GM cars have sixth sense

General Motors has demonstrated a fleet of cars that use vehicle-to-vehicle (V2V) communication to detect the position and movement of other vehicles up to a quarter of a mile away.



The vehicles – equipped with a simple antenna, a computer chip and GPS (Global Positioning System) technology – can anticipate and react to changing driving situations and then instantly warn the drivers with chimes, visual icons and seat vibrations. If the driver doesn’t respond to the alerts, the car can bring itself to a safe stop, avoiding a collision.



“Driving is a very complex task. Knowing where the other guy is and where he’s headed can be as critical as being in control of your own vehicle,” said Larry Burns, GM vice president Research & Development and Planning. “V2V technology gives drivers a sixth sense to know what’s going on around them to help avoid accidents and improve traffic flow.”



Today, vehicles can be equipped with multiple safety sensors including a long-range scanning sensor for adaptive cruise control, forward vision sensors for object detection, mid-range blind spot detection sensors and long-range lane change assist sensors.



GM claims it has the ability to replace all of these sensors with one advisory sensor that will provide all-around, instantaneous traffic intelligence. This promises a better and significantly less costly way of sensing other vehicles around the car while driving.



During a recent demonstration, GM showed scenarios in which V2V technology can assist drivers. Many people struggle with blind spots. Using V2V communication, the vehicle alerts the driver to vehicles in blind spots with a steady amber light in the side mirror. If the turn signal is activated, a flashing amber light and gentle seat vibration on the side notifies the driver of a potentially dangerous situation.



Pile-ups on congested roads during rush hour due to a chain reaction rear-end collisions could be lessened. Using V2V, the vehicle monitors messages from other vehicles up to a quarter of a mile ahead. The trailing vehicle warns the driver first with visual icons and seat vibrations on the front and then automatically brakes if there is danger of a rear-end collision with the vehicle ahead.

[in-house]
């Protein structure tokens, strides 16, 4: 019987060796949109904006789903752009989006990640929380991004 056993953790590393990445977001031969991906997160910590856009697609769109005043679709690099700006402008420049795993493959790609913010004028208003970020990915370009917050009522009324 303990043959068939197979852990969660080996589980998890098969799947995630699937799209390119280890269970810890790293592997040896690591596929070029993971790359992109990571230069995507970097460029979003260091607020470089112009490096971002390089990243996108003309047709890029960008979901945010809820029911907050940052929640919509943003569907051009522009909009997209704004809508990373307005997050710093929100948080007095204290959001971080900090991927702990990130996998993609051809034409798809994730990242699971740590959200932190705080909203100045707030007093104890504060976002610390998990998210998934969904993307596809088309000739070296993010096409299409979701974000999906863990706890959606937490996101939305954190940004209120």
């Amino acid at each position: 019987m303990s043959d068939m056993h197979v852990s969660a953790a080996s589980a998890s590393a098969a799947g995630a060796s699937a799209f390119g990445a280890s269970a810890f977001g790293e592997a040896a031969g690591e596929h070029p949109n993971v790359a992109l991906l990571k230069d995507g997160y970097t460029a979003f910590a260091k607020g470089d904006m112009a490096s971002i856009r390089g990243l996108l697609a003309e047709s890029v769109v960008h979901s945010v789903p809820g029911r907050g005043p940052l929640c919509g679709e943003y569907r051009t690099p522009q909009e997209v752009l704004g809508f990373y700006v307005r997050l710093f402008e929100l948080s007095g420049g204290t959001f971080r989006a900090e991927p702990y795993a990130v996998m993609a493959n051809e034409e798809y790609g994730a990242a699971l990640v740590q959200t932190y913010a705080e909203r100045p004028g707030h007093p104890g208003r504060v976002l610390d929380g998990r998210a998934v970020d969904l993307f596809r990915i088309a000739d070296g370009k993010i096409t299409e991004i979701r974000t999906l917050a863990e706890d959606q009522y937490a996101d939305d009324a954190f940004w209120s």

In addition, GM’s V2V technology can warn the driver when vehicles ahead, regardless of lane, are stopped or travelling much slower or any vehicle ahead brakes hard, allowing the driver to brake or change lanes as needed. It also can use rear lights to warn the other driver when the approaching vehicle is moving very quickly and a rear-end collision is imminent.



While other vehicle manufacturers are developing similar technology, GM says its advantage is in its ability to enhance existing systems such as OnStar and StabiliTrak systems to deliver this solution more quickly and cost effectively.


“GM is the world leader in Telematics,” said Patrick Popp, director of GM’s Advanced Technical Work in Safety. “Our V2V technology builds on GM’s earlier Telematics systems to give our customers new meaningful traffic safety and efficiency applications.”